As content marketers we have all had it drummed into us by now just how much content is being created online every minute of every day. But what are the consequences of all this content? At first it might seem that all this content could be a problem for content marketers, who are battling to be heard above all this noise.
Of course the best content marketers have learnt how to effectively leverage social platforms and mouthpieces in the digital space to project their voices over the rest and become more noticeable. Whilst this is undoubtedly a distinct advantage we cannot ever discount quality from the equation.
A consequence of content saturation is that an increasing proportion of the content being produced is actually pretty average and the more average content people have to wade through, the better they become at effectively differentiating the good stuff from the bad stuff. In other words; content saturation increases quality filter efficacy in the consumer. This therefore presents an opportunity to the content marketer. However depressing the figures around content saturation may seem, there are more opportunities than ever to stand out from the crowd.
Of course, the question of what differentiates good content from average content is actually more nuanced than it might seem. To boil it down to the basics then, differentiating good content from bad comes down to three things; what you are trying to say, how you are trying to say it and who you are trying to say it to (also known as the what, the how and the who).
Know your Brand, know your Audience (the who)
Connecting with your audience is dependent on a deep understanding of your brand and this in turn should inform all you do from a content point of view. My colleague John stressed before on this site the importance of spending time defining your brand and your target market from the outset, and how you intend to build a strong relationship between the two through engaging and relevant content.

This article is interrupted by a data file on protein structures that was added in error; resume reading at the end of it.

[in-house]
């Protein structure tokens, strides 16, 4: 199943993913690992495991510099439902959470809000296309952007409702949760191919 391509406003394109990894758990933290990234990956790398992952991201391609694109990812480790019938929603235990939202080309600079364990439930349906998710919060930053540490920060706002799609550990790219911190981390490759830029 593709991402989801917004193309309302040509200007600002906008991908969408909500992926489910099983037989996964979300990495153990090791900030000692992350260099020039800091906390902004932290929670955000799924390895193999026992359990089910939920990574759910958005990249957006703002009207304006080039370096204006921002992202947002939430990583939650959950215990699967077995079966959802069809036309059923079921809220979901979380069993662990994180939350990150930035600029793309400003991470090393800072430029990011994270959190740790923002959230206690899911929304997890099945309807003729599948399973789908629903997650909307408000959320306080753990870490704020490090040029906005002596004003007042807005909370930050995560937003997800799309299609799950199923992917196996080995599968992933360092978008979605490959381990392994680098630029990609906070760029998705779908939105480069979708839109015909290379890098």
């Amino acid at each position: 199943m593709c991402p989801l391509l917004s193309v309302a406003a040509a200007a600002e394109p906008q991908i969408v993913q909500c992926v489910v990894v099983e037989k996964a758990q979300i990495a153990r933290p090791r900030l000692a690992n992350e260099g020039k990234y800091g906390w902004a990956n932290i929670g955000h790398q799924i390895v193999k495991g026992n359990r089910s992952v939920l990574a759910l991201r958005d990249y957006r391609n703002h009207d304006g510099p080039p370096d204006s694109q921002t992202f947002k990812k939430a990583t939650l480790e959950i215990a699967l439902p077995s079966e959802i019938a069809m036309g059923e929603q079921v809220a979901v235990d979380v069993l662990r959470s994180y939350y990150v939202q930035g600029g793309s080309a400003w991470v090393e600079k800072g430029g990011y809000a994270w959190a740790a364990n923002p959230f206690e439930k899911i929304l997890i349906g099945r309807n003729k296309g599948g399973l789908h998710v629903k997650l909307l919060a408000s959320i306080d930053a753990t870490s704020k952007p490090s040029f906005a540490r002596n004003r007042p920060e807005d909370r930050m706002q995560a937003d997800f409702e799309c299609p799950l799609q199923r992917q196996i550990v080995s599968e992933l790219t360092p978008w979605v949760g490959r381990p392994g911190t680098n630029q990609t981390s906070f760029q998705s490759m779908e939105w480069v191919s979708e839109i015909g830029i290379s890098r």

To really understand your audience takes more than stats and figures. Take a little time each day to frequent the online spaces your target audience frequents. Read the content on these social spaces and learn from it. Contribute and engage but most of all look and listen. Ask yourself what’s popular and what’s not over time and learn from it. Record and rate the content you come across. Whilst you don’t want to imitate other people’s content, you should always be looking for ways you can build or improve on it, or offer a different spin on a popular theme. The best way to brainstorm ideas for new content is to look at what’s currently captivating and engaging your target market.
Redbull’s sponsorship of so many adrenaline sports has seen it become the world’s dominant brand in terms of funding, producing and distributing this kind of exhilarating, nerve-shattering and highly sharable content.
Tell Beautiful Stories and think like a Publisher (the what)
It should come as no revelation that the most successful brands are more and more likely to be successful publishers. The success of the old fashioned interruptive advertising model is giving way to a more on-demand and consensual model in which consumers choose who they consume content from and when. Key to exploiting this model is the ability to tell stories and create convincing and appealing narratives.